Another central theme of this episode is whether or not it is desirable to wipe the slate clean. Both Jack and Eloise are attracted to this idea, but Kate is skeptical, both of the means and of the end purpose. Not only is detonating a hydrogen bomb a risky move to begin with, she isn’t interested in erasing the past. This is a fascinating theme to me because I find myself torn down the middle. In general, I’m not a big believer in the fantasy of new beginnings – what does it even mean to think of you who you are without thinking of the web of actions and relationships that have brought you to any given point? Yet, the fantasy is powerful, especially if one has experience as much loss and trauma as our dear Oceanic survivors have. The very fact, however, that Jack is being motivated to do away with the entire past that has made him who he is, makes me skeptical that it will in fact work. Not to mention, his headstrong desire to detonate the bomb reminds me of his similar desire to get the people off the island, and we all know how well that worked out.
Two other stray observations: I loved Dr. Chang’s questioning of Hugo (“So you fought in the Korean war?” “There’s no such thing?”). And what about the ominous intrusion of Kate into Sawyer and Juliet’s intimate moment on the sub? If Kate is forever going to haunt them, maybe it would be best if the past could just be erased.
Onward to the incident!
So much in this episode – yes, I too loved Dr. Chang’s questioning of Hugo re: the Korean war and whoever the president might be in 1977. That was great. I also enjoyed watching Miles watching Chang get him (at least, the younger him) and his mother onto the boat. I sort of knew something like that was coming (come on – Chang just seemed to love his baby son too much for his to be so sinister as Miles imagined). The other small detailed I enjoyed was the narrator use of “30 years later” to take us up to our present day – a reminder that at this point in the game, time truly is relative. Oh, and yes, John leading his people across the desert totally reminded me of the Israelites being led by Moses. But you’re right, Moses leading his people to kill Yahweh is certainly a problem, and it makes me wonder how much closer we’re getting to some event in which the god of the island is challenged by the leader of the people unto the people’s destruction – bringing together theologies of tribalism, hubris, Fall and, perhaps, redemption into one great narrative.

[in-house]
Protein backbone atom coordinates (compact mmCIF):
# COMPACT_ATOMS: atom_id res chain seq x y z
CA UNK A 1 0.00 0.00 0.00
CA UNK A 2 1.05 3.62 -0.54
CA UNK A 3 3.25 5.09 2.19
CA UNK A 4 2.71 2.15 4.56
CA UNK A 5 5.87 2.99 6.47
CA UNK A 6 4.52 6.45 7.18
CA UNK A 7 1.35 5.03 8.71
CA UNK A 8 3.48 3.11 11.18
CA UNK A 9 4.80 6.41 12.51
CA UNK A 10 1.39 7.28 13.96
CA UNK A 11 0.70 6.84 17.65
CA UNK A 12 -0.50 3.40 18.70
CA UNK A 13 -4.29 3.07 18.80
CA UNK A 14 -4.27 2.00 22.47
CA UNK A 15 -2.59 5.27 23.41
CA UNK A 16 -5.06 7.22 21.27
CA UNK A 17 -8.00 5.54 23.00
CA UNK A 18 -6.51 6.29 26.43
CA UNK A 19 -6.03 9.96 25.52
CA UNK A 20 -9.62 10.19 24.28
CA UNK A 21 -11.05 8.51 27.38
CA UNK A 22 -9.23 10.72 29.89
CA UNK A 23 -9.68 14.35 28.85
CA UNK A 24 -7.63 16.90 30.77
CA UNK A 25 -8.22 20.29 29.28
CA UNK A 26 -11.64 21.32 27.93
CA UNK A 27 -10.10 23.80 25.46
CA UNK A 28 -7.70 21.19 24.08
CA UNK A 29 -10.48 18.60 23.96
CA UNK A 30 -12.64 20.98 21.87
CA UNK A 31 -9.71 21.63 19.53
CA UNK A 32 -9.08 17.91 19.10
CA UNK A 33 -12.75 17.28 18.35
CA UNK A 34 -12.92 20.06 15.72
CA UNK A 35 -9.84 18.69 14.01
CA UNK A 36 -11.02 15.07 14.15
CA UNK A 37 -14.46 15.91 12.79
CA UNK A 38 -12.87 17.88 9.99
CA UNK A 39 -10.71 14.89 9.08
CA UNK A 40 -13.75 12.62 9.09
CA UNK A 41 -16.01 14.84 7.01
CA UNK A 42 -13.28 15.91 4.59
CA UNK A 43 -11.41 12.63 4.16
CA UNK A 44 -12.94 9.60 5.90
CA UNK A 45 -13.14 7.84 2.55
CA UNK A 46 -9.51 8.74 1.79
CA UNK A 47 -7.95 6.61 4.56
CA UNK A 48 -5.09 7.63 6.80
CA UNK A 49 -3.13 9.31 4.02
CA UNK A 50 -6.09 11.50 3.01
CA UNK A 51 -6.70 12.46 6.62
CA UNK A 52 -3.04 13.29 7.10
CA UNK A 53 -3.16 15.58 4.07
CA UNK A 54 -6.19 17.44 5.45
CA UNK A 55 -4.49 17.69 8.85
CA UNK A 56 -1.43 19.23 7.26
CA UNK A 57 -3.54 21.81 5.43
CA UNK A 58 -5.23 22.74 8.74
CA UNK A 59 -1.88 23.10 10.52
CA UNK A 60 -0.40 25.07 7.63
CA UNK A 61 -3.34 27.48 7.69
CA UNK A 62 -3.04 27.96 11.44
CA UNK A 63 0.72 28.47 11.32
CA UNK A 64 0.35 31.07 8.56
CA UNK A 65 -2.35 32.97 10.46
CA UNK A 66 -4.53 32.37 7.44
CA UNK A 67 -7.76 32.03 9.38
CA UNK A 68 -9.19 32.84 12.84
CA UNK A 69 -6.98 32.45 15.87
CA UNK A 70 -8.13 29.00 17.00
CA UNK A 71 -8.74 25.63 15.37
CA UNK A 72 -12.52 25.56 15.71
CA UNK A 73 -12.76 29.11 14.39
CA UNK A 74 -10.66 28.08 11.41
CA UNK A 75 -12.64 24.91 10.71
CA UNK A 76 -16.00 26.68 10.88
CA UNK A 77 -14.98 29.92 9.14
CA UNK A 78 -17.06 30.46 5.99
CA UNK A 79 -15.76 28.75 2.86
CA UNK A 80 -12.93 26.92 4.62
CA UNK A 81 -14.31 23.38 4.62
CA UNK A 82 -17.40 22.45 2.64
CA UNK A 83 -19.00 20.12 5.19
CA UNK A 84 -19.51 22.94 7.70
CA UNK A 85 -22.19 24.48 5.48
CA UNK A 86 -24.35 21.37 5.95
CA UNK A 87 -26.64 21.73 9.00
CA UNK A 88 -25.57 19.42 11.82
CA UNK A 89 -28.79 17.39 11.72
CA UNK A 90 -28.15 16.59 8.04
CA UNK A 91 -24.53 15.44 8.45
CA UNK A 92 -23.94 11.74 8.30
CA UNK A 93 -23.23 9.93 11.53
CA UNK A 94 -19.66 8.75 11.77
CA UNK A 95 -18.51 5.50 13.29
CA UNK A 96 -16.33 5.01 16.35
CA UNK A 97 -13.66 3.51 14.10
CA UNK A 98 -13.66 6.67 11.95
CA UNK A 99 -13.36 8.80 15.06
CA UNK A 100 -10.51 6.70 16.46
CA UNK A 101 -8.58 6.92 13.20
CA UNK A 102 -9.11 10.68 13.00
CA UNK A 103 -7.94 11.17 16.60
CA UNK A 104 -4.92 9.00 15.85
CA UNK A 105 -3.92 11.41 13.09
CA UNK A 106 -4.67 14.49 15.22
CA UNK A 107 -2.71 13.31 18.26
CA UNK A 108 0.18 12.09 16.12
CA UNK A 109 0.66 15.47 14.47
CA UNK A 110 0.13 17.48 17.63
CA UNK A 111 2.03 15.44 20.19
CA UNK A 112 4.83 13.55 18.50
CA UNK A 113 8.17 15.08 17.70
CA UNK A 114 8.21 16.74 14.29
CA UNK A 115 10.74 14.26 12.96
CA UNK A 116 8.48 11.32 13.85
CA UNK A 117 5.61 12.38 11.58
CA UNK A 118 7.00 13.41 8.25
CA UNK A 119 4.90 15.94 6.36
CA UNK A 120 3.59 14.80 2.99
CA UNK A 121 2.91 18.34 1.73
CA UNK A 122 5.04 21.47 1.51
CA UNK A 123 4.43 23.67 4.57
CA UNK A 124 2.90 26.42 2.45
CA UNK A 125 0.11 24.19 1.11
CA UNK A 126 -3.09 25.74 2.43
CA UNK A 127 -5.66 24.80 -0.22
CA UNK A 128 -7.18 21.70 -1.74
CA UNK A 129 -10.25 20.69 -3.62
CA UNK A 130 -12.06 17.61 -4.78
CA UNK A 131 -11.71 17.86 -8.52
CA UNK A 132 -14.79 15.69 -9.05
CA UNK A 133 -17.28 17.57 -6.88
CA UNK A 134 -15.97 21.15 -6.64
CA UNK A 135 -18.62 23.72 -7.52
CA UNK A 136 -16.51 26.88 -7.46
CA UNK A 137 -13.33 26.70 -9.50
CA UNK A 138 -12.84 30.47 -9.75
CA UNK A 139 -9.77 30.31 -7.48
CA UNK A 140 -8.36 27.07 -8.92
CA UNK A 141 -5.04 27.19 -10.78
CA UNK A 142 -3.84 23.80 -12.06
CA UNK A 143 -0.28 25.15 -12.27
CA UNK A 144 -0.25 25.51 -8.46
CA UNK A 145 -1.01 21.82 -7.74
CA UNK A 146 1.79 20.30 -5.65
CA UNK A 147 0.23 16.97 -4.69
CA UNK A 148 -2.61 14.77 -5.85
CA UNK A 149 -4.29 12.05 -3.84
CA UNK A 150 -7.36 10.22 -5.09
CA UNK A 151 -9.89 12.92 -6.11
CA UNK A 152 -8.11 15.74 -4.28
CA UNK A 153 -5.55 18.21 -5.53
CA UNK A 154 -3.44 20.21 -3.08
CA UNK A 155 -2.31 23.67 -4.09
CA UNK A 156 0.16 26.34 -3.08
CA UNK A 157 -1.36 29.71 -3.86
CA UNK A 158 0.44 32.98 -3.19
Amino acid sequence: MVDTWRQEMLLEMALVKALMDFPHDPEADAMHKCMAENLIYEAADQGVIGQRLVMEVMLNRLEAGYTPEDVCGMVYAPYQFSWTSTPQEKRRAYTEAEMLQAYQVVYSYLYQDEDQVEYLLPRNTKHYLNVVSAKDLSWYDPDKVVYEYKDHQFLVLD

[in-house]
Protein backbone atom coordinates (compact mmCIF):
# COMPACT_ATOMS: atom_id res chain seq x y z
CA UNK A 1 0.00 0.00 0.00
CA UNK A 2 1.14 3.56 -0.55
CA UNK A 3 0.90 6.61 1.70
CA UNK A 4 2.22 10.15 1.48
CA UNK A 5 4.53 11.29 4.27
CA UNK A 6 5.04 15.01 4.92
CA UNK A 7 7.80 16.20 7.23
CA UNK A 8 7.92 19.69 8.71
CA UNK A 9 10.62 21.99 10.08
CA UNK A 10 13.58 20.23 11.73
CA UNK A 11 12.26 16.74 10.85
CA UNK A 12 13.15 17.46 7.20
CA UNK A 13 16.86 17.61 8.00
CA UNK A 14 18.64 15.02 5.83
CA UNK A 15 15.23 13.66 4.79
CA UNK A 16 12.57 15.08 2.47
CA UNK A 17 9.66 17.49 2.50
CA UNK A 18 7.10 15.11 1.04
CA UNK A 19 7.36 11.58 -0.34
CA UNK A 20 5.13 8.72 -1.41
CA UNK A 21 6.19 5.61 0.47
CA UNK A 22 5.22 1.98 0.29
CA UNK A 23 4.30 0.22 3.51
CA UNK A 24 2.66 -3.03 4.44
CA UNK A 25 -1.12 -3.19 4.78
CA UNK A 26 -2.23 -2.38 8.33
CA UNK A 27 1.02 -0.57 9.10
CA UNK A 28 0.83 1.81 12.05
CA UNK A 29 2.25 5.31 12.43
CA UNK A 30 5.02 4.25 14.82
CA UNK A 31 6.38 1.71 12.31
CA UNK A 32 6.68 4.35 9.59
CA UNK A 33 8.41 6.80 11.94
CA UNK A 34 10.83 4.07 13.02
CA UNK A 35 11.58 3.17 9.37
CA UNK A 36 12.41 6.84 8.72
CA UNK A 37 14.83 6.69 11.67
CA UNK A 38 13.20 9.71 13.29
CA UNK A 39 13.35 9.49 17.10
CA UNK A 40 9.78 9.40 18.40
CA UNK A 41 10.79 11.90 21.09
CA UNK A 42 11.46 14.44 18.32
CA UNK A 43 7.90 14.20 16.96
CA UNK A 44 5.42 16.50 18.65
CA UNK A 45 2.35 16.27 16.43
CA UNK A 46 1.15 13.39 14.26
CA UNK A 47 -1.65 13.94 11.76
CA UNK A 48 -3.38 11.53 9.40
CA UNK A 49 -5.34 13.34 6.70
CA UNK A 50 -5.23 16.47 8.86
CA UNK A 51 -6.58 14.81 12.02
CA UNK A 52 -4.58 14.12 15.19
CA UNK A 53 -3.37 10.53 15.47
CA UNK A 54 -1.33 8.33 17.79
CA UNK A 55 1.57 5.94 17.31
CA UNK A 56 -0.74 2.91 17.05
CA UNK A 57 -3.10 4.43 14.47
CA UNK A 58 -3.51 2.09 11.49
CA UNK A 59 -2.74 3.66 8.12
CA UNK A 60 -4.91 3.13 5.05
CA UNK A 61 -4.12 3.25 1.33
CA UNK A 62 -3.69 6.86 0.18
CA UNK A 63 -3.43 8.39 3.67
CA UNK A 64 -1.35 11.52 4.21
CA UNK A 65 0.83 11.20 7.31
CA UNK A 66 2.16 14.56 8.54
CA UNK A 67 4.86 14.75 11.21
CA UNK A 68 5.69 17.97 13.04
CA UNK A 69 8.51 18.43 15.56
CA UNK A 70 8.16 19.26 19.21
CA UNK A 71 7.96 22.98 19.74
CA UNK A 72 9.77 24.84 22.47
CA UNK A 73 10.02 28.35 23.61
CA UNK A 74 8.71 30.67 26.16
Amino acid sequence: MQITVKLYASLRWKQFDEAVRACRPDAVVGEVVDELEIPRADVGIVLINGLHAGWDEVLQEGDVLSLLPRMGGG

As you know, I’ve been captivated by the Ellie/Eloise/Daniel/and sometimes Widmore story for a while now. Ellie’s motivations are indeed complex and fascinating at this point, as you say. And I also had to wonder if she’s actually pregnant with fetus-Daniel at the moment when she shoots adult-Daniel. When her and Charles sneak a moment in quiet together, his hand moves immediately to her stomach while she talks and, not to be crass, but we certainly got a lot of buxom boob-shots off of her. Sure, Lost has always enjoyed its low-cut tank-tops, but I wondered if we were supposed to learn something from those camera angles rather than just be titillated (pun intended) by them?
Blerg Kate onto the sub with Sawyer and Juliet. Seriously, folks, cut our girl Julie a break. Sawyer was loyal to her in this episode as his love for her was evident (although I couldn’t for the life of me figure out why the interrogation didn’t turn to beating her sooner?!). Why complicate it with Kate? Let those two crazy kids have a real stab at it – stock in Microsoft, Cowboys in 78, and whatever other scheme they may create along the way (hey – how about Ann Arbor being emphasized again as they sat on the sub discussing their future – good call, I’ll be watching it).